Thirty seconds. According to some schools of thought, that is how long it takes for an audience to form a first impression about you. So whether you’re networking at a dinner party, speaking at a work meeting or telling school children why engineering matters, it’s a good idea to make the first 30 seconds of your pitch count.
That was the theme of a training held in 2018 for the QE Prize Ambassadors. It was a brilliant event that focused on a skill that is often overlooked by engineers; engaging your audience and making your presence felt.
We put in some work before the training started, in crafting a 30 second introduction about what we do as engineering and why engineering matters.
The training began with an introduction to Karen, our trainer for the day who has quite an exciting background in theatre. We proceeded to a trial run of our 30 second introductions. It was quite interesting to learn a little about what each of the participants do as engineers.
After the exercise, we got some feedback from Karen on the content and how we felt while speaking. I learnt so much about the power of rehearsing and being very familiar with the content of my presentation; it really helps to reduce the nerves and channel that energy into connecting with the audience. I particularly appreciated that having a structure in my speaking presentations, a purpose and an expected outcome, will definitely improve my future speaking engagements.
I was quite curious when we were informed before-hand to dress in casual and comfortable clothes. Well, it didn’t take too long to find out; we practiced some mindfulness techniques and how to relieve tension in our bodies, particularly our necks and shoulders. I particularly enjoyed finding the full range of my voice and how to inject some power into my voice while speaking.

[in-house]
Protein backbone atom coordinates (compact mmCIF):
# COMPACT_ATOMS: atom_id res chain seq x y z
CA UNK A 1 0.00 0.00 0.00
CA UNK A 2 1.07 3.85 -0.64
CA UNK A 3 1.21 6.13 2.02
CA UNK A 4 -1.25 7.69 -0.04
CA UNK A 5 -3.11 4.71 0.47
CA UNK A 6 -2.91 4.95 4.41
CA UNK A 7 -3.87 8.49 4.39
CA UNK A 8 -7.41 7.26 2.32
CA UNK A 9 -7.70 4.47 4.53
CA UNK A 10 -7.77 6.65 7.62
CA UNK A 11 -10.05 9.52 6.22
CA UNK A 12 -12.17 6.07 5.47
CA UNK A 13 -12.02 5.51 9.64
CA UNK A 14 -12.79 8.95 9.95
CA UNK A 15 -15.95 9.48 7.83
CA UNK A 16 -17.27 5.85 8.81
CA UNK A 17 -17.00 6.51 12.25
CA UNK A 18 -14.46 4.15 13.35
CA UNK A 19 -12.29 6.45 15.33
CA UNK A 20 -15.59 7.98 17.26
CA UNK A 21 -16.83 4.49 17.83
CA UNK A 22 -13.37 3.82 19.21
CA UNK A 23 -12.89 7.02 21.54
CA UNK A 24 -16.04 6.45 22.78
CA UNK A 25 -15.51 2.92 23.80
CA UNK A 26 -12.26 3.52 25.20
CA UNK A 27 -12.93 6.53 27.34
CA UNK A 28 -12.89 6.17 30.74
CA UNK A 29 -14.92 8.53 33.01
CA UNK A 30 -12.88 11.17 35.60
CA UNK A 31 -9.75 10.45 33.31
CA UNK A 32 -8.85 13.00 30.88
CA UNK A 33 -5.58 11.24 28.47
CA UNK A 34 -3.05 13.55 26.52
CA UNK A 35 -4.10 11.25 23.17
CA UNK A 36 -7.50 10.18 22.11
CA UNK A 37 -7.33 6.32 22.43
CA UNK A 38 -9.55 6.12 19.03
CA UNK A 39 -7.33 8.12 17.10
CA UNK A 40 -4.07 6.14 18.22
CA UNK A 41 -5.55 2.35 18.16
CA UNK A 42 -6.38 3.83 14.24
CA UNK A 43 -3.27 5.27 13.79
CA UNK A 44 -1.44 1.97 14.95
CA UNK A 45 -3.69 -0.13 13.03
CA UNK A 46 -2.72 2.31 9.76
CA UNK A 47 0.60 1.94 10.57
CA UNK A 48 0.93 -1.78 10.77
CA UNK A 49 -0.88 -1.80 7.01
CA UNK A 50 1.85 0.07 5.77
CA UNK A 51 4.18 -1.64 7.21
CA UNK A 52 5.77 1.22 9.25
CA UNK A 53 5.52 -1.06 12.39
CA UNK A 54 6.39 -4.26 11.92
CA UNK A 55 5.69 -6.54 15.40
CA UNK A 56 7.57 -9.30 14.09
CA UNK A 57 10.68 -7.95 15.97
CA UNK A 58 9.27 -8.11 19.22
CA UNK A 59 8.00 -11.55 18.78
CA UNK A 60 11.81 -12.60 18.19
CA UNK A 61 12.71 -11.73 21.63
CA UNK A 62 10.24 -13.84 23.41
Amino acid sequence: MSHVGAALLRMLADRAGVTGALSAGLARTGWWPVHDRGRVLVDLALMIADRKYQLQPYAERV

We then went on to ‘channel our inner Obama’. Confused on what that means? Well, we practiced our powerful voices as well as the power of silence, on a speech delivered by Obama. I now appreciate the power of silence and its effect on engaging your audience during a speech. No wonder we are all inspired by Obama.
We then learnt some powerful tools for engaging the audience which were borrowed from theatre – contracts, puzzles, rhetorical questions and the law of threes. I was amazed by the transformation in our 30 second introductions upon the application of these principles.
Karen concluded the training by reminding us to keep using these techniques and improving our introductions and adapting them for use in different situations. I definitely have; I am more conscious of my posture and voice in everyday activities such as visits to the supermarket.
It was such a great experience to network and meet with such brilliant engineers doing amazing work that ultimately affects humanity in such positive ways. The individual techniques learnt as well as a well honed introduction is a very good way to develop myself personally and professionally.
How do you usually prepare to deliver engaging presentations? What do you do to reduce the nerves?
Thank you for reading,